Lucie Campbell, The Mother of Gospel Music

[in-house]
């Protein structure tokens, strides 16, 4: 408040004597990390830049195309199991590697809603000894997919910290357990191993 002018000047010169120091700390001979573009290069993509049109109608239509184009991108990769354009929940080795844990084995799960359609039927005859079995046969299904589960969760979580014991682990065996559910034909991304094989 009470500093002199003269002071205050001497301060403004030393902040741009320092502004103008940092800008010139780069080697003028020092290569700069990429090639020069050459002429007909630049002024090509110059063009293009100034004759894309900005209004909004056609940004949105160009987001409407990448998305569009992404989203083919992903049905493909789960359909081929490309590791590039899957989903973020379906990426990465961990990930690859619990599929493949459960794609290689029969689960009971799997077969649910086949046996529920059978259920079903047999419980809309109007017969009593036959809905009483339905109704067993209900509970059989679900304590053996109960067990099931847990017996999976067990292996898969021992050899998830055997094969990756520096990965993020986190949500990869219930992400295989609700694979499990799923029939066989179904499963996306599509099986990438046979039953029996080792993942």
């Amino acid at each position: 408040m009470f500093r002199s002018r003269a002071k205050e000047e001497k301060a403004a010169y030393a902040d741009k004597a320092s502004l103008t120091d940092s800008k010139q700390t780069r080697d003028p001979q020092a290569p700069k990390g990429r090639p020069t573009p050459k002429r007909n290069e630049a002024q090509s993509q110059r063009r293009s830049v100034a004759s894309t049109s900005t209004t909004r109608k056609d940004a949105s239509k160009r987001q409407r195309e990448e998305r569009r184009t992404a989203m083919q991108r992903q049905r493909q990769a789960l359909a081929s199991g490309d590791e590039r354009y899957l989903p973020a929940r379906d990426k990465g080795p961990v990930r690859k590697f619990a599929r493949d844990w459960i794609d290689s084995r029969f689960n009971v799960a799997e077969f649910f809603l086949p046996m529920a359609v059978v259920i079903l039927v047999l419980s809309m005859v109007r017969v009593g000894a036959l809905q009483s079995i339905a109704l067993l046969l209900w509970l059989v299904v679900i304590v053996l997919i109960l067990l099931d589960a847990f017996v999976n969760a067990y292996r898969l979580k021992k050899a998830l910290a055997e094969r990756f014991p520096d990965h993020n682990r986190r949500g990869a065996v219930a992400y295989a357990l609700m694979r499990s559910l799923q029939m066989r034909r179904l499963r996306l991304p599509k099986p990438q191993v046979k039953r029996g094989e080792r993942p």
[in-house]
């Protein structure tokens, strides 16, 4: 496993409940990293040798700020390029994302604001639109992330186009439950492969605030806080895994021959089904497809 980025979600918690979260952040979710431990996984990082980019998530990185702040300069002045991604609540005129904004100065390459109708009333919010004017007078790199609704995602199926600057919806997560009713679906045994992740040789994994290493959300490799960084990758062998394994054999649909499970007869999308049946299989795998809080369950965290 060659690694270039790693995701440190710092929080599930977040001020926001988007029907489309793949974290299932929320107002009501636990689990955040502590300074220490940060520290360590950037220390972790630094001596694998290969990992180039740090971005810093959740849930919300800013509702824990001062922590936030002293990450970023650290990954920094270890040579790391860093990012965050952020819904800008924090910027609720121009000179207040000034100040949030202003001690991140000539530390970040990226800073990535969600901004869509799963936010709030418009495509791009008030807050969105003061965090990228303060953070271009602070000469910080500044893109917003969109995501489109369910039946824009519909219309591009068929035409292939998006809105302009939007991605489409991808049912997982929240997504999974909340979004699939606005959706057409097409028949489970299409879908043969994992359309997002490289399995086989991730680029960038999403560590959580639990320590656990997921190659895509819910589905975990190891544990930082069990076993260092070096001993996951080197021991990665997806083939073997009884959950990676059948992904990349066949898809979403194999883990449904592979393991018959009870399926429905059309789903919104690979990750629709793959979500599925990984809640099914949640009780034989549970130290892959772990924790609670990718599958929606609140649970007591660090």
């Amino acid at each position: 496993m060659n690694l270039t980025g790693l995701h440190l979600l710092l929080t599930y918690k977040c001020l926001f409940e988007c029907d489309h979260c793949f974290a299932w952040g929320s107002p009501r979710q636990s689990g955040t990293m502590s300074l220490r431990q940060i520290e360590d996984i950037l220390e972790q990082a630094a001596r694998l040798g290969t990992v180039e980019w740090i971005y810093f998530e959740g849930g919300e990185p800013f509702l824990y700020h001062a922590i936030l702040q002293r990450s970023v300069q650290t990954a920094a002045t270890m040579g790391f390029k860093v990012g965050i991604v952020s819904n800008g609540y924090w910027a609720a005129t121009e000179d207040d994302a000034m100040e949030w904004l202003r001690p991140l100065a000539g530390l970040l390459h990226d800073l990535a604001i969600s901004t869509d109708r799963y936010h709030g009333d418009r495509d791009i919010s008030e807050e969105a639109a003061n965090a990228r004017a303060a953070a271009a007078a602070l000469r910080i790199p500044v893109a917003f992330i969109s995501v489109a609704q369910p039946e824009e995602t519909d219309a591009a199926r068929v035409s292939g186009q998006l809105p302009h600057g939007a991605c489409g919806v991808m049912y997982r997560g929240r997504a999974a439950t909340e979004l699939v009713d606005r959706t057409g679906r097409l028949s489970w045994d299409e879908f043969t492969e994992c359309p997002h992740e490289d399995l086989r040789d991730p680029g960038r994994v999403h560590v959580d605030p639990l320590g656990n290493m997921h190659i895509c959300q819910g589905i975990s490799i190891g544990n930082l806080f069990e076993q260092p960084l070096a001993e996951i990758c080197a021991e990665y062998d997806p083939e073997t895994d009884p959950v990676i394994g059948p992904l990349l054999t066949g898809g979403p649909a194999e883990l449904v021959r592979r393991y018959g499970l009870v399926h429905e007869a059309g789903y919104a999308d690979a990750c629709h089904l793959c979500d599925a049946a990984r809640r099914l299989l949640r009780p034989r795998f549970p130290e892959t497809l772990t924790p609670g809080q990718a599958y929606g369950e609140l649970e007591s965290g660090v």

Before there was Rosa Parks, there was Lucie Eddie Campbell. You may not have heard of her, but “The Mother of Gospel Music” had an incredibly full life.  Lucie was the youngest of nine children born in a caboose in Duck Hill Mississippi.  Her father died in a train accident when she was only three.  Her mother, Isabella, moved the family to Memphis for better opportunities to support them as a maid and cook.  Though the family was poor with little opportunity, Isabella made sure the kids got an education and exposure to the arts.  Lucie graduated from a segregated high school as valedictorian.  She passed the teachers’ exam and taught grammar school and later, high school in American history and English.  She eventually went to college and got both a bachelor’s and master’s degrees.   In 1946, she was on the National Policy Planning Commission of the National Education Association.  She was elected vice –president of the American Teachers Association and was president of the Tennessee Teachers Association for six years.       She was an ardent activist for justice.  She worked as president of the Negro Education Association for equal pay and benefits for African American teacher.  After a long day of teaching, she defied the Memphis Jim Crow laws by refusing to relinquish a seat in the whites-only section of a streetcar a decade before Rosa Parks’ act of civil disobedience. When threatened and people told her they would get the sheriff, she replied, “get him.”  When the sheriff came, she made a call to someone that outranked him.  They let her go.   She finally married in 1960 at the age of 75 to her longtime companion and business partner, the Reverend C.R. Williams. While doing all that, she organized a music club that later grew to form a thousand-voice choir that performed at the National Baptist Convention.  She wrote songs for the Baptist Training Union Congress and for musical pageants.  And she continued to write and lead the music at the National Baptist Convention for years.   She introduced promising musicians such as Marian Anderson and Robert Bradley to the public.   Along with musical peers such as Thomas Dorsey and Herbert Brewster, she helped create the black gospel sound of the first half of the twentieth century and set the standards for gospel music in the black Baptist church.  She wrote over 300 songs, but only two were secular.  Both were written in 1919 addressing inequalities heaped on African American soldiers.  Her classic song, “Something Within,” is generally recognized as the first gospel hymn published by an African American woman and was a favorite in black and white gospel circles.  Her best-known hymn, “He Understands, He’ll Say ‘Well Done’” is a standard at funerals and has been noted by scholars as the second most popular black hymn behind Dorsey’s “Precious Lord”.  Today, an elementary school is named in her honor in Memphis, a home town that in years past had restricted her to second class segregation as a student and teacher.

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